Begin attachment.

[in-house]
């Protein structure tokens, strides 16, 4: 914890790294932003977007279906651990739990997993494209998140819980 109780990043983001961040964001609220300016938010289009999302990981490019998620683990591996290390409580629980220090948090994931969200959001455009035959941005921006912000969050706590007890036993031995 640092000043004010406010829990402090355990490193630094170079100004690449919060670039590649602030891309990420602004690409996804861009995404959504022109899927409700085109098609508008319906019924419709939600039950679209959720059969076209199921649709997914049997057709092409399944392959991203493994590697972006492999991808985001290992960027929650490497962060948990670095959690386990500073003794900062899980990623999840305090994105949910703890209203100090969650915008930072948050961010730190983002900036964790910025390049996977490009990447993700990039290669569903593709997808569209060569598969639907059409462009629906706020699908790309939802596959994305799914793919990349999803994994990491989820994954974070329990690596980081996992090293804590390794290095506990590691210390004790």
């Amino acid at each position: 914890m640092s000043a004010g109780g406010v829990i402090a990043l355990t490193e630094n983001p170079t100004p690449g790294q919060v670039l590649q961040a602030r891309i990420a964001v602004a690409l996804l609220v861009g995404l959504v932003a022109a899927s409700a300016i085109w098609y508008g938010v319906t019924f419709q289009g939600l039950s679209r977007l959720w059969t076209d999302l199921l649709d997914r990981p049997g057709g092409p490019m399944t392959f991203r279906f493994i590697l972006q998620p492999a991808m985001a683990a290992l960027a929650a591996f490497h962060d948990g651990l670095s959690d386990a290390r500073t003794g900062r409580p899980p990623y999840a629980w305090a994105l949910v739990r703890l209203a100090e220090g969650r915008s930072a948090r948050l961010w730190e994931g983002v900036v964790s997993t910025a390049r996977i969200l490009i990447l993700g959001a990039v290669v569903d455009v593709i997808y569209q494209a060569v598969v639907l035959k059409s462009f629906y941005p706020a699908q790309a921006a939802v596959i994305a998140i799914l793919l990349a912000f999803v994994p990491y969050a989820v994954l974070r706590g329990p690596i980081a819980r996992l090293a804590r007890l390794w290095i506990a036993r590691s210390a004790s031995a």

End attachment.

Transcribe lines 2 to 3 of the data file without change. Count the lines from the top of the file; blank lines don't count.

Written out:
């Protein structure tokens, strides 16, 4: 914890790294932003977007279906651990739990997993494209998140819980 109780990043983001961040964001609220300016938010289009999302990981490019998620683990591996290390409580629980220090948090994931969200959001455009035959941005921006912000969050706590007890036993031995 640092000043004010406010829990402090355990490193630094170079100004690449919060670039590649602030891309990420602004690409996804861009995404959504022109899927409700085109098609508008319906019924419709939600039950679209959720059969076209199921649709997914049997057709092409399944392959991203493994590697972006492999991808985001290992960027929650490497962060948990670095959690386990500073003794900062899980990623999840305090994105949910703890209203100090969650915008930072948050961010730190983002900036964790910025390049996977490009990447993700990039290669569903593709997808569209060569598969639907059409462009629906706020699908790309939802596959994305799914793919990349999803994994990491989820994954974070329990690596980081996992090293804590390794290095506990590691210390004790």
């Amino acid at each position: 914890m640092s000043a004010g109780g406010v829990i402090a990043l355990t490193e630094n983001p170079t100004p690449g790294q919060v670039l590649q961040a602030r891309i990420a964001v602004a690409l996804l609220v861009g995404l959504v932003a022109a899927s409700a300016i085109w098609y508008g938010v319906t019924f419709q289009g939600l039950s679209r977007l959720w059969t076209d999302l199921l649709d997914r990981p049997g057709g092409p490019m399944t392959f991203r279906f493994i590697l972006q998620p492999a991808m985001a683990a290992l960027a929650a591996f490497h962060d948990g651990l670095s959690d386990a290390r500073t003794g900062r409580p899980p990623y999840a629980w305090a994105l949910v739990r703890l209203a100090e220090g969650r915008s930072a948090r948050l961010w730190e994931g983002v900036v964790s997993t910025a390049r996977i969200l490009i990447l993700g959001a990039v290669v569903d455009v593709i997808y569209q494209a060569v598969v639907l035959k059409s462009f629906y941005p706020a699908q790309a921006a939802v596959i994305a998140i799914l793919l990349a912000f999803v994994p990491y969050a989820v994954l974070r706590g329990p690596i980081a819980r996992l090293a804590r007890l390794w290095i506990a036993r590691s210390a004790s031995a």